Since October 2020, the Office of Child Support Enforcement provided a new Federal income withholding for support form.
For the current Federal form, click here: https://www.acf.hhs.gov/css/resource/income-withholding-for-support-form.
I have updated the previous version of the Illinois form that melds the State specific requirements with the Federal form.
Feel free to give me a call if you wish to receive a fillable copy of one that conforms to the Federal and State requirements!
Note that the Federal Office of Child Support Enforcement granted an extension/grace period for the use of the expired form that expired 9.30.21.
Form Available on Illinois Supreme Court’s Website.
There is a Supreme Court Approved notice for income withholding. See: https://www.illinoiscourts.gov/forms/approved-forms/forms-circuit-court/divorce-child-support-maintenance
This form is remains problematic and should not be used since it did NOT include the “fill in the blanks” type language that HFS’s form correctly had incorporated. (*But see below). The form referenced is simply the current Federal form with an addendum. On the ISBA Family Law Section Listserve this issue has been addressed at some length by attorneys including Donald Ray of Rockford.
Expired Illinois Form.
If you are using an Illinois form that states at the bottom right corner 171-60 (Rev 12/17) you should know that you are using an outdated Illinois form. The current Federal form 970-154 has an expiration date of 9/30/23. Note that these forms are updated every four years.
Further, there is a provision in the Income Withholding for Support Act that uses the mandatory “shall” and states:
(c) The income withholding notice shall:
(1) be in the standard format prescribed by the federal Department of Health and Human Services…
So, using the current Federal form is mandatory for there to be proper income withholding. The form itself states on its face that under certain circumstances you must reject the form and return it to sender. This would include not using the current form, although doing so might involve a different set of unintended consequences if there is only a minor discrepancy.
Maximum Withholding Blank Often Not Included, etc.
Also note that many forms are completed incorrectly by either leaving a blank for the maximum withholding or using the incorrect figure. The appellate court recently addressed this issue in Burns v. Delta Airlines, Inc., 2021 IL App (2d) 200313. The maximum penalty is 65% but the penalty should be included based upon whether the obligor is supporting another family or has an arrearage. In each case, the maximum penalty increases.
Thus, the lawyer or legal assistant completing the form needs to know the Federal caps. It specifies that he federal limit is 50% of the disposable income if the obligor is supporting another family and 60% of the disposable income if the obligor is not supporting another family. However, those limits increase 5% –to 55% and 65% –if the arrears are greater than 12 weeks. And in the Burns case, the appellate court struck down the enforceability of the IWO based upon the form being completed in an ambiguous manner in this regard. See: Gitlin on Divorce: 10-16[c] Penalty against Employer for Failure to Pay.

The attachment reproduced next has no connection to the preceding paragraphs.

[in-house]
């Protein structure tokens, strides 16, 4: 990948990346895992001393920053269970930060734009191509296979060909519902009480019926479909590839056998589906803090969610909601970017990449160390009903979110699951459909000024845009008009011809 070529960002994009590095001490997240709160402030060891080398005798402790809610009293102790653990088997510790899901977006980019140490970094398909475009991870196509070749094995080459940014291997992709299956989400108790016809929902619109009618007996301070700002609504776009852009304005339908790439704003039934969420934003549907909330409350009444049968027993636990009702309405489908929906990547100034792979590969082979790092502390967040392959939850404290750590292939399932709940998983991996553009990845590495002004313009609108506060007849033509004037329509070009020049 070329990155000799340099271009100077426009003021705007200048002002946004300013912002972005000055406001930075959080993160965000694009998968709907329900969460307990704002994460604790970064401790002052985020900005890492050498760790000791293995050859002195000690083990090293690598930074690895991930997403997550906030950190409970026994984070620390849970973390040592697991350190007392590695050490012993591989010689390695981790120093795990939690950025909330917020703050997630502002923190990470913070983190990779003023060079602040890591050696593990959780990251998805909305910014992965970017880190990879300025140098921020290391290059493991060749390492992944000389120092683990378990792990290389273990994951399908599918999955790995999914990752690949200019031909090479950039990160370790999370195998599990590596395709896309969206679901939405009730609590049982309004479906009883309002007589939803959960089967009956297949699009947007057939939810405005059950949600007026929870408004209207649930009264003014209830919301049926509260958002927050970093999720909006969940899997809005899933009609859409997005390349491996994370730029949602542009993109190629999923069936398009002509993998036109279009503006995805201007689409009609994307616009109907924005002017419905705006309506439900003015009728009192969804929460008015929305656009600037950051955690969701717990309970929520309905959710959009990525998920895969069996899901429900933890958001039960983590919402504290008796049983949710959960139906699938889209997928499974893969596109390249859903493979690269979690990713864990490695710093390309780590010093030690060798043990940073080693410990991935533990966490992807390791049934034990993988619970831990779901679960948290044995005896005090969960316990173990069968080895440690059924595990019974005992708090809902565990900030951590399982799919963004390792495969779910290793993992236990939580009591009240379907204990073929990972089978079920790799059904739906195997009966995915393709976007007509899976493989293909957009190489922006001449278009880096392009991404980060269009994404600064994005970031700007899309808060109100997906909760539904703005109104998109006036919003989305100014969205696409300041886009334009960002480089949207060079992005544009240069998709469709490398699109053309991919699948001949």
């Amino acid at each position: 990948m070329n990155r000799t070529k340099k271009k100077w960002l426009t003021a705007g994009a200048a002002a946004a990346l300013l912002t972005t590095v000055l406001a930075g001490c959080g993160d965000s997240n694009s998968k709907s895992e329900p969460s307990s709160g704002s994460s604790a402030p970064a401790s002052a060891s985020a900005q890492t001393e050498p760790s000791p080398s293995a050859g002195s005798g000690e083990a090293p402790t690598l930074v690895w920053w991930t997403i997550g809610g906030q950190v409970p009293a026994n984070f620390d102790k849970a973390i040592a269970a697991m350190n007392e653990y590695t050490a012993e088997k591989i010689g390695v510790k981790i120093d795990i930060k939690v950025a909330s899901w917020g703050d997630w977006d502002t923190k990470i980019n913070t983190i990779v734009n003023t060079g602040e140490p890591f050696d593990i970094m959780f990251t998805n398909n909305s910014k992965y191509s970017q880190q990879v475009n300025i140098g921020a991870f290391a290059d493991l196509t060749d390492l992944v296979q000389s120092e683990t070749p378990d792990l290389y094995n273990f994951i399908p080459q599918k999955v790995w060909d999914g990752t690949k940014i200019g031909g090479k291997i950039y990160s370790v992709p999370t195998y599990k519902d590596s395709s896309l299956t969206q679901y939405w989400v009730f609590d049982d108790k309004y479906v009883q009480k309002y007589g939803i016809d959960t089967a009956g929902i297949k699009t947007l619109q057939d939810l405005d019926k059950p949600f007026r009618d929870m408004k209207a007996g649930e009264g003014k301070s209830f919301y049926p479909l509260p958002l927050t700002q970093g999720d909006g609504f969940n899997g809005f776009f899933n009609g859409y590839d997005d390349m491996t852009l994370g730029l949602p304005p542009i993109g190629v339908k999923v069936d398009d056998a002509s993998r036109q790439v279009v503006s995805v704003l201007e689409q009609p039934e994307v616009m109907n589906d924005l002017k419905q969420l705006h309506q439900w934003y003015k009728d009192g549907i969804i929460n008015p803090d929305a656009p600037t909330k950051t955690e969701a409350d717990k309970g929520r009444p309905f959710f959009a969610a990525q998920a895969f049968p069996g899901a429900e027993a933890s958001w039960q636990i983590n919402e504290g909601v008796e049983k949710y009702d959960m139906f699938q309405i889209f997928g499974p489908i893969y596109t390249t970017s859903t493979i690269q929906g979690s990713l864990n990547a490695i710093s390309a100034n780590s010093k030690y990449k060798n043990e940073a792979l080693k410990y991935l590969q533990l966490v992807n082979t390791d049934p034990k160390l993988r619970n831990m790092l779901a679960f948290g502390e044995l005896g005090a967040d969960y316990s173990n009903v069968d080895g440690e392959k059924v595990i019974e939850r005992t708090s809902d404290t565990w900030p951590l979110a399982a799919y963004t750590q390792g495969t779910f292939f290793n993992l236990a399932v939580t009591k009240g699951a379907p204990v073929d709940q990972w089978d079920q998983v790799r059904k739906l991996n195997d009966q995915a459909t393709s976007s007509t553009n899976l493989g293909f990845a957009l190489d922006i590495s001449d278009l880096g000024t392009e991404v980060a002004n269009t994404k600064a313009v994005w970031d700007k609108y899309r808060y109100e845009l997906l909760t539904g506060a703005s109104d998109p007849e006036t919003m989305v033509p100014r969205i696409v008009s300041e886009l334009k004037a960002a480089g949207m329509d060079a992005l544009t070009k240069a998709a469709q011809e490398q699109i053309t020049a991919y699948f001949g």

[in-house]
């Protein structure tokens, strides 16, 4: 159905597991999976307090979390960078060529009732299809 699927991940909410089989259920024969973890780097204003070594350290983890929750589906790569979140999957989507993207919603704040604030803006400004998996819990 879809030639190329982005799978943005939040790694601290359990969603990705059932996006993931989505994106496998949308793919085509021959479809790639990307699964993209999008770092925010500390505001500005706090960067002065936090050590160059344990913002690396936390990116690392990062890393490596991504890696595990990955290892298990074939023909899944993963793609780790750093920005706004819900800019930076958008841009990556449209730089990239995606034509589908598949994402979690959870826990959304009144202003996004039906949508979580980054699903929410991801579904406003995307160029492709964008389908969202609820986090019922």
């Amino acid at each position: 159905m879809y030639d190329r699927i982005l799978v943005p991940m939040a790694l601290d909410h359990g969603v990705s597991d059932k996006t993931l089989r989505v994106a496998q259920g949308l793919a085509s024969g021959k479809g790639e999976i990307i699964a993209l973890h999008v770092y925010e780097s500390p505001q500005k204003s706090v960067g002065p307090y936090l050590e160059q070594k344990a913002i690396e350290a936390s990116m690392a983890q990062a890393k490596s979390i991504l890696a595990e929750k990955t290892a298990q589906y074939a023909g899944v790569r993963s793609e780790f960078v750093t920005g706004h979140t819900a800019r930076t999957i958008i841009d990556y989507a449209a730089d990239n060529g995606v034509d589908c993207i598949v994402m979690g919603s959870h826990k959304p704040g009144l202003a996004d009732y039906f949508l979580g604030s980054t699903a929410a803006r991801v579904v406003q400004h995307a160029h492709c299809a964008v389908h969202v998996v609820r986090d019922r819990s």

*Illinois Supreme Court Rules Problem with Our Adopting a Problematic Form.
Another problem is that the Illinois Supreme Court approved amendments to Rule 10-101 regarding Standardized Court Forms. The amendments, effective September 1st, 2021, require courts to stop providing or using local forms for a legal remedy once a standardized court form for that same purpose is published.
The heart of the new Rule provides at (d) through (f):
(d) After a standardized court form is published, no court may
(1) maintain, create, or disseminate alternate court forms that seek the same legal remedy;
(2) require, promote, or encourage the use of any other court form that seeks the same legal remedy;
(3) require that a standardized court form be used in a manner that is contrary to its intended purpose of enhancing access to justice; or
(4) require that litigants or lawyers use a modified standardized court form, except as permitted in paragraph (e).
(e) A court may supplement a standardized court order as necessary or appropriate.
(f) A litigant or lawyer may add additional material to a standardized court form as long as the form is not altered.
Note that these problems only apply if one is having the court ENTER the form instead of simply serving an income withholding notice. And the caveat above is that the provisions in this Rule are contradictory in a sense because requiring the use of a deficient form that does not comply with our statutory requirements does not serve the intended purpose of “enhancing access to justice.”
So the good news is that we may now add material to the Federal form (which was what was done with with the form currently being used by HFS).